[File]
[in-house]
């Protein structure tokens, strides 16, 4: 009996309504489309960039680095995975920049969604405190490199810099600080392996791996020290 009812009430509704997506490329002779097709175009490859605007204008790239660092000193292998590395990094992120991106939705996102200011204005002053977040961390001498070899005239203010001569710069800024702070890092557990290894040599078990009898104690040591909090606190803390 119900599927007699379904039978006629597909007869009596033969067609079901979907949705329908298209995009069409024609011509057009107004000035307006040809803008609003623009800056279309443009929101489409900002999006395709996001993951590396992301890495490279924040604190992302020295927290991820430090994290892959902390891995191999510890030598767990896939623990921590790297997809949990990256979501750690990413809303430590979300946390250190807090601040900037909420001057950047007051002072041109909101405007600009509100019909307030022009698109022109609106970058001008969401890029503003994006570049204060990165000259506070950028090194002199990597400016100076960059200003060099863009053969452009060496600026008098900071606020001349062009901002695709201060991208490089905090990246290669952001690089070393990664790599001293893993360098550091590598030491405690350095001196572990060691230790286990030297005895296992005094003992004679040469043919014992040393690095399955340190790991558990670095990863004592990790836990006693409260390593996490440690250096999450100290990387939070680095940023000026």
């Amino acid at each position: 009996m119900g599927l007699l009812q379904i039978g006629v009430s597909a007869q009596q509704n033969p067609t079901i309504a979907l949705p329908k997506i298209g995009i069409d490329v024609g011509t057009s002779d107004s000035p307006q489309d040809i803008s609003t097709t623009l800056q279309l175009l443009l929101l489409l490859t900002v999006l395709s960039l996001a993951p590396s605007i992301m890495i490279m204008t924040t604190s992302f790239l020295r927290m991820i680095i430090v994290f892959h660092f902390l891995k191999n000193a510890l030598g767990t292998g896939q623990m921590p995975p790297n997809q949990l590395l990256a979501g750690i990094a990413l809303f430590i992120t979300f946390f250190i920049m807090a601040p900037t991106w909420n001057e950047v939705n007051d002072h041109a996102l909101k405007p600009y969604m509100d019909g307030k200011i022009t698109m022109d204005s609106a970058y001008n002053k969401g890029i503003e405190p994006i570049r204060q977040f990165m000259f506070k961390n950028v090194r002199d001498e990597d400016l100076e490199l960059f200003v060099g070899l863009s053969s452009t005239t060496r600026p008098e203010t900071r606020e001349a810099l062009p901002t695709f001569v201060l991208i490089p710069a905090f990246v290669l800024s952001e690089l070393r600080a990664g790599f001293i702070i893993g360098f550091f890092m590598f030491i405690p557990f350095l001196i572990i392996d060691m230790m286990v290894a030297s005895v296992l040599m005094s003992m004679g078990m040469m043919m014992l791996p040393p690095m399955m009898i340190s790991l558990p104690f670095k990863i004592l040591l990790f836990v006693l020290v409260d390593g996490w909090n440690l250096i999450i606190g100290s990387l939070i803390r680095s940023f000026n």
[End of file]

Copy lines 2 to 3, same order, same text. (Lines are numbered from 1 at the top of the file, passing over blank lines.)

């Protein structure tokens, strides 16, 4: 009996309504489309960039680095995975920049969604405190490199810099600080392996791996020290 009812009430509704997506490329002779097709175009490859605007204008790239660092000193292998590395990094992120991106939705996102200011204005002053977040961390001498070899005239203010001569710069800024702070890092557990290894040599078990009898104690040591909090606190803390 119900599927007699379904039978006629597909007869009596033969067609079901979907949705329908298209995009069409024609011509057009107004000035307006040809803008609003623009800056279309443009929101489409900002999006395709996001993951590396992301890495490279924040604190992302020295927290991820430090994290892959902390891995191999510890030598767990896939623990921590790297997809949990990256979501750690990413809303430590979300946390250190807090601040900037909420001057950047007051002072041109909101405007600009509100019909307030022009698109022109609106970058001008969401890029503003994006570049204060990165000259506070950028090194002199990597400016100076960059200003060099863009053969452009060496600026008098900071606020001349062009901002695709201060991208490089905090990246290669952001690089070393990664790599001293893993360098550091590598030491405690350095001196572990060691230790286990030297005895296992005094003992004679040469043919014992040393690095399955340190790991558990670095990863004592990790836990006693409260390593996490440690250096999450100290990387939070680095940023000026």
């Amino acid at each position: 009996m119900g599927l007699l009812q379904i039978g006629v009430s597909a007869q009596q509704n033969p067609t079901i309504a979907l949705p329908k997506i298209g995009i069409d490329v024609g011509t057009s002779d107004s000035p307006q489309d040809i803008s609003t097709t623009l800056q279309l175009l443009l929101l489409l490859t900002v999006l395709s960039l996001a993951p590396s605007i992301m890495i490279m204008t924040t604190s992302f790239l020295r927290m991820i680095i430090v994290f892959h660092f902390l891995k191999n000193a510890l030598g767990t292998g896939q623990m921590p995975p790297n997809q949990l590395l990256a979501g750690i990094a990413l809303f430590i992120t979300f946390f250190i920049m807090a601040p900037t991106w909420n001057e950047v939705n007051d002072h041109a996102l909101k405007p600009y969604m509100d019909g307030k200011i022009t698109m022109d204005s609106a970058y001008n002053k969401g890029i503003e405190p994006i570049r204060q977040f990165m000259f506070k961390n950028v090194r002199d001498e990597d400016l100076e490199l960059f200003v060099g070899l863009s053969s452009t005239t060496r600026p008098e203010t900071r606020e001349a810099l062009p901002t695709f001569v201060l991208i490089p710069a905090f990246v290669l800024s952001e690089l070393r600080a990664g790599f001293i702070i893993g360098f550091f890092m590598f030491i405690p557990f350095l001196i572990i392996d060691m230790m286990v290894a030297s005895v296992l040599m005094s003992m004679g078990m040469m043919m014992l791996p040393p690095m399955m009898i340190s790991l558990p104690f670095k990863i004592l040591l990790f836990v006693l020290v409260d390593g996490w909090n440690l250096i999450i606190g100290s990387l939070i803390r680095s940023f000026n």